HIV epidemic in Indiana prompts governor to declare health emergency

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Credit: Ian Cuming Close up of HIV virus in bloodstream

INDIANAPOLIS — Indiana is declaring a public health emergency in one county due to an epidemic of HIV.

Gov. Mike Pence issued the order Thursday for Scott County, which has 79 confirmed cases of HIV since mid-December.

The county averages about five new cases a year.

“Scott County is facing an epidemic of HIV, but this is not a Scott County problem; this is an Indiana problem,” Pence said in a news release.

Scott County is located about 85 miles south of Indianapolis.

All the cases in the current outbreak are linked to injection drug use, primarily of the prescription opioid opana.

The declaration requires law enforcement, emergency agencies and health officials to develop a response plan that also includes hospitals and health care providers.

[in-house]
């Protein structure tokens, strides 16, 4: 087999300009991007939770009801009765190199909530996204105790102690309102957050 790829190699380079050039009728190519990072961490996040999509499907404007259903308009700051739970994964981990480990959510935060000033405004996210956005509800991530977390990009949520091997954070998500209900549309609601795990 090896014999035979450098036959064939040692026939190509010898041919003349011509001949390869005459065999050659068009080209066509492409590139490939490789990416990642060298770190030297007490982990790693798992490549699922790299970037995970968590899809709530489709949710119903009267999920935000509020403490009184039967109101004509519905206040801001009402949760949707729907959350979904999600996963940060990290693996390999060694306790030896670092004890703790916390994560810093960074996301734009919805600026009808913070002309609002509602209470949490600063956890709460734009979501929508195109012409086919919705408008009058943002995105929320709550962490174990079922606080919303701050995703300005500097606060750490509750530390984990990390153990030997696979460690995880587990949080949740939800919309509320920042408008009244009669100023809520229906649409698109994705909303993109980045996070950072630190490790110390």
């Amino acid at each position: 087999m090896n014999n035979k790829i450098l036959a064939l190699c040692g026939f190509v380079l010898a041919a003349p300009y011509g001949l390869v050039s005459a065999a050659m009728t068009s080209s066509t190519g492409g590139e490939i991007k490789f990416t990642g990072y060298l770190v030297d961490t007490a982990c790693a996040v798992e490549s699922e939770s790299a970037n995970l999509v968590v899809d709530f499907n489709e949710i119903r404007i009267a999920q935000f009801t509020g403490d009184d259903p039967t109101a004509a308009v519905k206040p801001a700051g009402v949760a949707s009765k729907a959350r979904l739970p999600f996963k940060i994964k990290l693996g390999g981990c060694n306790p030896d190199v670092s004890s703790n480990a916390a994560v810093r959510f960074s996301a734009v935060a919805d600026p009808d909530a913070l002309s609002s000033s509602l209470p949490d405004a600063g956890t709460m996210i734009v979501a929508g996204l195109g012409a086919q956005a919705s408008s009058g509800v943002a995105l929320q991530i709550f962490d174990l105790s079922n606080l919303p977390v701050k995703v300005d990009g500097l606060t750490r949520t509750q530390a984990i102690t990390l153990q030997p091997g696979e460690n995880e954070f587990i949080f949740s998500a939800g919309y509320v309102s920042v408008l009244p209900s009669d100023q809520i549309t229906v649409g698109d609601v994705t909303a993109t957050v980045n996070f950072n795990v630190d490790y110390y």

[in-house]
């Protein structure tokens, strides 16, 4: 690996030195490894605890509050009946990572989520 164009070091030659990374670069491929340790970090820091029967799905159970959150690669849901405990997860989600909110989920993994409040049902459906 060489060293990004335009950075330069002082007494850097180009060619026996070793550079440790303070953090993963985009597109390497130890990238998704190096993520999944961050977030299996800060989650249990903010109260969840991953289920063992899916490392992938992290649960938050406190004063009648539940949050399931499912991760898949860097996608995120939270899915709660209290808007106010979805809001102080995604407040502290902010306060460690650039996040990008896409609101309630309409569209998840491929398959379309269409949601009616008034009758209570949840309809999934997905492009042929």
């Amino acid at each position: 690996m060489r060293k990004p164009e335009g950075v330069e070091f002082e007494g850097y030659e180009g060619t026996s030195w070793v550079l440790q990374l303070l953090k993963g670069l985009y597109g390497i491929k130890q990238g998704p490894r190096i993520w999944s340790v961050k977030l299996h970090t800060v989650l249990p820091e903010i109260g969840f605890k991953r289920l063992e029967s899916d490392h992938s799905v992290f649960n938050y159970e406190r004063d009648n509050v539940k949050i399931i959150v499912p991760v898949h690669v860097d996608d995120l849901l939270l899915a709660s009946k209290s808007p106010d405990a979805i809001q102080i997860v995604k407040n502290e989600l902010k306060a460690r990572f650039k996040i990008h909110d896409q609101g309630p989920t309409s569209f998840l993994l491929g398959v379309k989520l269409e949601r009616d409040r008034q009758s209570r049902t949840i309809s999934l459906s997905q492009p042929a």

A team from the CDC Division of HIV/AIDS Prevention arrived Monday and is working with local and state health officials to stop the outbreak.

Their recommendations include a short-term needle exchange program and public awareness campaign focusing on safe sex, needle disposal, addiction services, and HIV testing and treatment.

HIV can take up to three months to appear in a person’s system after they are infected. Health officials recommend people who have participated in risky behavior, such as needle sharing and unprotected sex, to be tested for HIV now and again in three months.

“I am confident that together we will stop this HIV outbreak in its tracks,” Pence said.